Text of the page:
Enlarged Plane Rack

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The Way Things Happen

This is another one of those projects that sat in my "Drafts" folder for some time...since March of 2022 to be exact!  But I have endeavored to clear that folder out and I've been semi-successful in the past few weeks.  This one is about, you guessed it - when I made a larger rack for my planes.  Let's get into it!

The Original

On March 4, 2020 I posted about the original plane rack here at 173.  Looking back wasn't This the biggest understatement of all time?:

This is one of those times when we're living history, and it's also one of those times we know we're living it. Corona virus has hit our shores and there's a huge outbreak down in New Rochelle.  I presume my colleagues and I will be deployed there soon.

The very next day we were deployed and our lives were drastically changed for the next nearly two years!  Anyway, back then I had a couple planes lying about, then I saw this picture and realized I needed a plane rack:

All of which led me to build a rack big enough to hold my two Stanley #4s and two block planes.

A Small Collection

It's interesting how you really don't notice something until you start noticing them. Until the day I drove off the lot with my Jeep Patriot nearly 10 years ago, I hadn't really noticed them.  But from that very moment I started seeing them everywhere!  Well, same thing with hand planes.  

There I was, happily living my life with my Dad's Stanley #4 and a cheap (but surprisingly effective) Stanley #4 off Amazon.  Then I build a plane rack and next thing you know I have a small collection of planes.  It's amazing how quickly it can happen!  Here's an incomplete list of my small hand plane collection...

Time For A Bigger Rack 

Obviously it was time to make a bigger storage rack, so back to the drawing board.  I found the space on the workshop shelf that was the perfect size so it was back to the drawing board!

I started by dry fitting a new piece of plywood..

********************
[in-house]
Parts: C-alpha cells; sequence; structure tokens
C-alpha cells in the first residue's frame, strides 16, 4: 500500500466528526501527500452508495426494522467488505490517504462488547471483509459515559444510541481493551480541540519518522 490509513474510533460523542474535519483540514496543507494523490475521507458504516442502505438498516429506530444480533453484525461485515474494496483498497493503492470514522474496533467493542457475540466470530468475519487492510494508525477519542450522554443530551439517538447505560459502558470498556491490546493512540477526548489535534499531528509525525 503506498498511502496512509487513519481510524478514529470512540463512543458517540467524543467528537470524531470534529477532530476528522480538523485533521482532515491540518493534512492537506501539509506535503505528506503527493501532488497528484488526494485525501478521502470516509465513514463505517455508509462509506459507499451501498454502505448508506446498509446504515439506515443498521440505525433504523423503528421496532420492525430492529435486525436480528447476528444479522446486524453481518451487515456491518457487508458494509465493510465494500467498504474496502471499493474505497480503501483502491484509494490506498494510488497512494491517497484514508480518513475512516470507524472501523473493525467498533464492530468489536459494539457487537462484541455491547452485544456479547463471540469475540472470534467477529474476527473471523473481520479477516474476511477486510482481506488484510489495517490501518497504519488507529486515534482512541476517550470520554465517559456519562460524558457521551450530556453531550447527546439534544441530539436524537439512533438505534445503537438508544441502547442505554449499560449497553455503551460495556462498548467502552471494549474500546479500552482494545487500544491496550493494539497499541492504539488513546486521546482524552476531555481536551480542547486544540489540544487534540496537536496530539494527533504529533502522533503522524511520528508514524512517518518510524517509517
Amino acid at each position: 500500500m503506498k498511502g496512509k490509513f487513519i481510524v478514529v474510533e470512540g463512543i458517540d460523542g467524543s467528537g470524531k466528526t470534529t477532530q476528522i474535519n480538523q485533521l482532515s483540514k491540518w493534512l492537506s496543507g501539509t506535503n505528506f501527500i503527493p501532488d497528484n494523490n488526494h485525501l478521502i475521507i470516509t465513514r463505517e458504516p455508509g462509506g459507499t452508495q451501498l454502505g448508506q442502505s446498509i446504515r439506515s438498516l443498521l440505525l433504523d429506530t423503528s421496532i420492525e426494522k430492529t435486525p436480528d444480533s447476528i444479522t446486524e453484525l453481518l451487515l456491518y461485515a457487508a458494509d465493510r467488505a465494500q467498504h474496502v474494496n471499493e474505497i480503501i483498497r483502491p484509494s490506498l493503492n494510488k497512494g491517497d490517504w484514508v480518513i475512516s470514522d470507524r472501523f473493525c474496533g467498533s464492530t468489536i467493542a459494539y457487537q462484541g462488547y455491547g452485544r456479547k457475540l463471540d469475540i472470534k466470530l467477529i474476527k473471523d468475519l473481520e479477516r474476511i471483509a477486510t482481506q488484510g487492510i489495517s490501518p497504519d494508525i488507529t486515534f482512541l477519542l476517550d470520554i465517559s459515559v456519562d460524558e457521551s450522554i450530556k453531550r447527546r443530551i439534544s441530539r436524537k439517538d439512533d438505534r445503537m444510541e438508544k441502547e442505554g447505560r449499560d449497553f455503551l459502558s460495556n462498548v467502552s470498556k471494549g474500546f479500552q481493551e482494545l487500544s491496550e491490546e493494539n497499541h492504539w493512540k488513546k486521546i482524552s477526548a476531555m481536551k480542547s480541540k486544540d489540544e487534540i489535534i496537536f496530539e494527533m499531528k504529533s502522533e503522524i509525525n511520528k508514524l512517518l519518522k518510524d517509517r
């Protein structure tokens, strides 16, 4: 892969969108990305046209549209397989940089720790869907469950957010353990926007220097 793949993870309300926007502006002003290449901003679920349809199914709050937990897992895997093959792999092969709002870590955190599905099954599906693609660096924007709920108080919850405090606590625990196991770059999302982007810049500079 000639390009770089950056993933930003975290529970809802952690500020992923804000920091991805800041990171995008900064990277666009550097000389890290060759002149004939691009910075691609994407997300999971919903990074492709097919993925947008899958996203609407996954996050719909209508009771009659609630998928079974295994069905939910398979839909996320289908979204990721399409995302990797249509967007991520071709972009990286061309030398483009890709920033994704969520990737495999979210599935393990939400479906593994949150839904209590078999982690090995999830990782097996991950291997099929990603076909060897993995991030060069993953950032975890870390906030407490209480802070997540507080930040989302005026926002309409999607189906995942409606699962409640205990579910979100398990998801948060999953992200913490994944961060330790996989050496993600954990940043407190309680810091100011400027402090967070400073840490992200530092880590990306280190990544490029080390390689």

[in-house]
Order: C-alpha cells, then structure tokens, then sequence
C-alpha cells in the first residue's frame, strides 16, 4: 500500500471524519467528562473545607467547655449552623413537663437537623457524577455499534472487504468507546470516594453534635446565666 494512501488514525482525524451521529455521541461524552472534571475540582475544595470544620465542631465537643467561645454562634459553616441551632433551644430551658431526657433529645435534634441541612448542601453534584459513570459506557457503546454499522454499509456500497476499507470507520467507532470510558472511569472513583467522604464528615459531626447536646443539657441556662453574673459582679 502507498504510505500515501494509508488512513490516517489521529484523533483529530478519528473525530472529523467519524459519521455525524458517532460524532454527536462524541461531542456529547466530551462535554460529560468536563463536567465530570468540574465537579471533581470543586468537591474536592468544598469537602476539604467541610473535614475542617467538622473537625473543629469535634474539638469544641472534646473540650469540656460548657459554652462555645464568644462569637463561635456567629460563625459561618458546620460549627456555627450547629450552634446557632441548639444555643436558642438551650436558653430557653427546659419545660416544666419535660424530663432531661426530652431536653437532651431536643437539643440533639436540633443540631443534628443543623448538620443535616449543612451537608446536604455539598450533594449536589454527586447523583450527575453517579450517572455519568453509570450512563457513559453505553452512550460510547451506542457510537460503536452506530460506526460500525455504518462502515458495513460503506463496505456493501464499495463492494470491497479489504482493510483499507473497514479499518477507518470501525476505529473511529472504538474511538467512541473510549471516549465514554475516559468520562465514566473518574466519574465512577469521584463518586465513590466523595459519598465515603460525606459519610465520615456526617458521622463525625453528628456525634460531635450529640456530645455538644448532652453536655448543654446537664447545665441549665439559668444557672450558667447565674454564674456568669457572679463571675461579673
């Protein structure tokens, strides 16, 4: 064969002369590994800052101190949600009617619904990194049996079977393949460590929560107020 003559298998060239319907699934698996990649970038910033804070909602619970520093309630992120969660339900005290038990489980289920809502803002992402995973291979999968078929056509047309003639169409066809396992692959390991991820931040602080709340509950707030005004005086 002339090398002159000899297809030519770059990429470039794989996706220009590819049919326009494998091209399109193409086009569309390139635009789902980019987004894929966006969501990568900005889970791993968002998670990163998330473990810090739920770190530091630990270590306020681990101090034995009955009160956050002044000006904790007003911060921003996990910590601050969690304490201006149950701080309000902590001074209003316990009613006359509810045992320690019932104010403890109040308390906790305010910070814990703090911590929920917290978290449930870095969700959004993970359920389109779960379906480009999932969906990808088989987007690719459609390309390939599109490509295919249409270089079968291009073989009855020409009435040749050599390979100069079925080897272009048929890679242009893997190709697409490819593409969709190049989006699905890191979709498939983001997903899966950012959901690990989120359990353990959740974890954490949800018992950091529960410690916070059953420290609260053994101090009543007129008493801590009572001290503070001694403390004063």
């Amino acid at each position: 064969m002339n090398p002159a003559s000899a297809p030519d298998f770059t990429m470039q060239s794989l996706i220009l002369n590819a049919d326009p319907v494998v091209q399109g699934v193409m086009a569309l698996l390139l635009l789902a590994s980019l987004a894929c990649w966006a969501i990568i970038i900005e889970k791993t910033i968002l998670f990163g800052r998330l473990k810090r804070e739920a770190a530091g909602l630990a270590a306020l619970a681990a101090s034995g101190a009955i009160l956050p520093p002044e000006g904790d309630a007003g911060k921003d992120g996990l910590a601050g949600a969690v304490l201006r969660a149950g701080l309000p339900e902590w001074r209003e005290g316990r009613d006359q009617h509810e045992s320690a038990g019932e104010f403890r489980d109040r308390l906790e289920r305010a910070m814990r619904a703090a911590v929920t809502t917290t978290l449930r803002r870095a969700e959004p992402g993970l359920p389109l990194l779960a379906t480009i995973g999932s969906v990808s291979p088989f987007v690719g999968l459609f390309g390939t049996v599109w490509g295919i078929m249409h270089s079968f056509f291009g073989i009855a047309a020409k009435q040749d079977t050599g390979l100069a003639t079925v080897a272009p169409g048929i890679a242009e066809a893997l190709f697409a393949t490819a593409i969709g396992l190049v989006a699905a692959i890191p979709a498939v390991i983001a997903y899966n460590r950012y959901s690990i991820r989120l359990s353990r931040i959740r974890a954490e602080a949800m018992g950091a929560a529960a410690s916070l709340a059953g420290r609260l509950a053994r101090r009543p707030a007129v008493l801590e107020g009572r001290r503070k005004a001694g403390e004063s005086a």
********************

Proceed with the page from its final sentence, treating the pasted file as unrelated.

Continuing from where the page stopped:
Then I laid out and cut the felt backing from the roll I still have from the Gerstner Tool Chest restoration back in February of 2020.  

When I made the original rack, I painted and saved any lengths of the dividers I had remaining, which worked out well I'd say!  I did need to cut and paint a couple additional lengths, but I still had some of the wood, which was just some scraps from ripping boards for some long forgotten project.

Then it was time to add the dividers.  Interestingly, I have no idea what I was doing with the clamps in this next shot, or why I took a picture of it!...

The grid I originally laid out didn't come to fruition, although I don't recall why.  However, it turned out to be a stroke of luck as the upper portion turned out to be the perfect size for my 1918 Stanley Bailey #5 which I didn't have when I built this version.

When I built this rack I salvaged the sides from the old one, so all-in-all I think this rack took about an hour and a half to build.  After all, there really isn't much to it!  But it really worked out well.  I suppose if I end up with another plane or two I'd just build another to use in addition to this one.  

Its Natural Habitat

And just like - the rack was in its natural habitat.  This next picture shows the rack before I picked up that 1918 Stanley Bailey #5.  I like the way it turned out, much like the original, only bigger!

Hey look - thanks for stopping by and - see ya' next time!
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